Although I was not conscious of it at the time, I was trying to obtain literacy to “acquire social power” (Lindquist 101). I wanted to distance myself from the embarrassment of my mom’s improper English by learning to write properly and perfectly. But my quest for perfection did not result in good writing. My word choices were stilted: I remember once using the word “pulchritude” in an essay instead of “beauty,” because I couldn’t dare use such a simple and understandable word in formal prose. And I paid little attention to the needs or character of my reader. As Lauer points out, “the teacher-examiner as audience” is another quality of the current-traditional paradigm (Lauer 115). Because my teacher assigned a grade to my work, I sought to impress and woo my sole reader with pretty words but unoriginal content.
It wasn’t until college that I began to consider writing in a different way. In my freshman English class, my professor urged me to adopt a plain English style. This meant veering away from the pretentious jargon I was used to and the rules I had dutifully followed for so many years. Instead of using a thesaurus to find the words that would make me sound the most intelligent and scholarly, I began to write with clarity. Not only was my work more readable, but the content also improved; I learned to write what I actually meant to say.
Like other scholars of rhetoric and composition, my professor also stressed the importance of having “sensitivity to rhetorical situations and diverse audiences” (Lauer 108). I will never forget the question she posed us about every work of writing we submitted: who the heck cares? I had never before considered why someone might be bothered to read my writing, much less whom I was writing for. It forced me to think about what bearing my arguments and reasoning had in real-life, non-literary situations. Even though the audience for my literary analyses and poetry explications was still my professor, I sought to describe the greater meaning of these works in a human context. The idea of writing for diverse audiences applied in my other classes, too. As an engineering major, I quickly learned that my lab reports, proofs, and technical documentation greatly improved in form and content when I considered the needs of my audience.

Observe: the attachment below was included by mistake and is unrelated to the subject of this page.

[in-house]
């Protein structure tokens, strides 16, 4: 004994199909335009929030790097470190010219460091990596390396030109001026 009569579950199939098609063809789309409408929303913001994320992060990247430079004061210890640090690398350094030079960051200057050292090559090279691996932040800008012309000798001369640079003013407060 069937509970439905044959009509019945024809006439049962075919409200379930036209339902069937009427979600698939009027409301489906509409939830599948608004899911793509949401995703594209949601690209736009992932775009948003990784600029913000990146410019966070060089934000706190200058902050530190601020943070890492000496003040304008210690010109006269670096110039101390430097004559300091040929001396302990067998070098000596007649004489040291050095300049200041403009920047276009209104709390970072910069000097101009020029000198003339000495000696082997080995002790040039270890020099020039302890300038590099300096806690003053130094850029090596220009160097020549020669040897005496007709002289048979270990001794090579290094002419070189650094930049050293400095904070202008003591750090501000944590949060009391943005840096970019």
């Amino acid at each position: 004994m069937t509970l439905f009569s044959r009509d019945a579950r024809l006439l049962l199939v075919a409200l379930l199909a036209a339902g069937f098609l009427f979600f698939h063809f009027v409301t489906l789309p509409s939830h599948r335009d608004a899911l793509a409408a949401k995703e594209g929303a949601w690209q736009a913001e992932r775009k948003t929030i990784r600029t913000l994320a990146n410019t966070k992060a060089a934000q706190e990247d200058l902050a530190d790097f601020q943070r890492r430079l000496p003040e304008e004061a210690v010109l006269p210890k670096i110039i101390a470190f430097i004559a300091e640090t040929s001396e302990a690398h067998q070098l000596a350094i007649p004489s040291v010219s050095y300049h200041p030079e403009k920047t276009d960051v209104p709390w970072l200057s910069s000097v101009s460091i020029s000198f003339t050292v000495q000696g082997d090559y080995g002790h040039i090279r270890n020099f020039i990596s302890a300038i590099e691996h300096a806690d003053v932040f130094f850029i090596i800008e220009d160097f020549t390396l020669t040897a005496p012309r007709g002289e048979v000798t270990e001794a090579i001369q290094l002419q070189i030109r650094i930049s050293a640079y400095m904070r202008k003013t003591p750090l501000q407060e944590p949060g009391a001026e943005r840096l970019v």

During my last few years of high school, my elitist conception of English also began to change. My senior year, we read Alice Walker’s The Color Purple, an epistolary novel written from the perspective of a Black woman. Walker tells a story about complex relationships and coming-of-age through the voice a woman who writes with incorrect grammar and a limited vocabulary—someone like my mom. She doesn’t have Fitzgerald’s imagery or Dickens’s verbosity, but it doesn’t make the writing any less worthy of interpretation and critical analysis. For the first time, I began to consider literacy as an “assemblage of social practices,” not just a measure of aptitude for reading and writing (Lindquist 100).
My writing has evolved for the better as a result of these experiences. Reading diverse texts and encountering varying forms of English literacy have helped me understand the different ways one can be literate. I used to strive for the appearance of erudition in my writing, but I now hope only to write as plainly and clearly as possible. It’s no surprise to me now that the word “essay” comes from the French essayer, to try. Each time I write, I make my best effort to form my thoughts and arguments in a coherent way and communicate them clearly to the reader. Even if I have to kill my darlings.